The 46th participated in the assault paratroop drops that freed Leyte and Corregidor from Japanese control. These missions were completed under heavy enemy fire.
After the Philippines were liberated, the 46th was deployed to Okinawa to prepare for the invasion of Japan. After the Japanese surrender they became part of the Fifth Air Force Army of Occupation.
Initial missions included the evacuation of former Allied prisoners of war. Later during the postwar era, they were transferred to Korea.
The WWII airmen of the South West Pacific theater of operations not only had to contend with enemy forces both on the ground and in the air; they had to fly over the high mountain ranges of New Guinea and navigate long distances over open seas. Both had unpredictable weather patterns that cost the loss of men and aircraft. Tropical diseases such as malaria and jungle rot also plagued these airmen, but despite it all; the Airmen of the 46th got the job done, supplying support for the soldier on the ground. Wherever and whenever it was needed from never forgotten airstrips such as Port Moresby, Finschafen, Nadzab, Dubodura, Hollandia, Clark Field, just to name a few.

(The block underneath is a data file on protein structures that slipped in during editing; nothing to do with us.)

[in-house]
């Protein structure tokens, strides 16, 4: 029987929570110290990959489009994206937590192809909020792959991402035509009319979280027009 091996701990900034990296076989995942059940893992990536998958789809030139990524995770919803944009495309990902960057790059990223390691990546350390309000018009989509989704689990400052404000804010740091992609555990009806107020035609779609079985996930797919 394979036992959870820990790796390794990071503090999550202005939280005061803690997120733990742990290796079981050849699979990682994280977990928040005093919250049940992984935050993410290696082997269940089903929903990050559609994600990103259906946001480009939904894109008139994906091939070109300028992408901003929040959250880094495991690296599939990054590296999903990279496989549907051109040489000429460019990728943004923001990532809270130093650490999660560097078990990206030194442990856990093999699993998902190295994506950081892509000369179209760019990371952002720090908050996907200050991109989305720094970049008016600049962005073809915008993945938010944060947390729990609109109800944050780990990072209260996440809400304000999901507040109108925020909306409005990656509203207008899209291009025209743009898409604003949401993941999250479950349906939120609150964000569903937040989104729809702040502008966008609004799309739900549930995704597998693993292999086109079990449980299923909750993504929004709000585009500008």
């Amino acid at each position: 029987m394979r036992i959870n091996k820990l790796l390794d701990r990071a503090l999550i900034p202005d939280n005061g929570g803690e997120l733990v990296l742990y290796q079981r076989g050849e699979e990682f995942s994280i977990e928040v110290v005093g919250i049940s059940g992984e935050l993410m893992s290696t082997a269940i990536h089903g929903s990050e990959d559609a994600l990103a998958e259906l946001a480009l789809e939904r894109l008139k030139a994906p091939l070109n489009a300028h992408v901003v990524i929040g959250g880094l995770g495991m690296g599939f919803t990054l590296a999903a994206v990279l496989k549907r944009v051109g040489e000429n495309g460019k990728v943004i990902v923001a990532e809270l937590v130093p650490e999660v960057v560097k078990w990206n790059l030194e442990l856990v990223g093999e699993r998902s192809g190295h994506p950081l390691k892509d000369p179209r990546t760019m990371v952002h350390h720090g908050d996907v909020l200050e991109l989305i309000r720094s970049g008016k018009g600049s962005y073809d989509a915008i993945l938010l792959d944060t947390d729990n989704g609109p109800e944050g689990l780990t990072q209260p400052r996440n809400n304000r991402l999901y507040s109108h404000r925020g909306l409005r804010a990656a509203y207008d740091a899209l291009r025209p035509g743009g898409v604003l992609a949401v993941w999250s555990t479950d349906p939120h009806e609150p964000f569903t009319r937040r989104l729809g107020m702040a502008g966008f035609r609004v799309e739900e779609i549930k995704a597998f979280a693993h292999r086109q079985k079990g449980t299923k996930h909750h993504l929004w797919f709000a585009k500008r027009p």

The unit's honors include seven World War II campaign streamers: New Guinea; Northern Solomons; Bismarck Archipelago; Western Pacific; Leyte; Luzon; and Southern Philippines. It also earned three Distinguished Unit Citations, for Papua; New Guinea; and the Philippine Islands.
The 46th Troop Carrier Squadron was deactivated in 1949.
The Airmen of the 46th Troop Carrier Squadron served with honor and distinction. We are indeed proud to recognize them at today's ceremony.
Would the 46th veterans and family representatives of 46th veterans please come forward for the unveiling of the plaque.
UNVEIL THE PLAQUE
Thank you gentlemen.
General Metcalf, will you please join me.
I have the honor of formally presenting this plaque to the National Museum of the US Air Force. General Metcalf please accept this plaque on behalf of the veterans of the 46th TCS.
General Metcalf: Acceptance speech.
Thank you, Gen Metcalf.
Please rise and remain standing through the playing of taps and retirement of the colors.
TAPS ARE PLAYED.
Honor Guard, retire the colors.
Thank you for being here today on this proud occasion that marks another page in the history of the 46th Jungle Skippers and the 317th Troop Carrier Group. I know all of you share my belief that preserving the 317th Airlift Group heritage is not only a responsibility, it is our tremendous privilege. With this plaque we have made another contribution to that heritage. The 46th TCS Jungle Skippers will not be forgotten.
The C-47 was piloted by Don Brooks, Chairman of the Liberty Foundation and owner of the aircraft which he painted in the Jungle Skippers colors with the tail number of Buck Brinson, whose son is a member of our group and on the Board of Directors for the Liberty Foundation.
This brings us to the end of this dedication. Enjoy your visit to the Museum.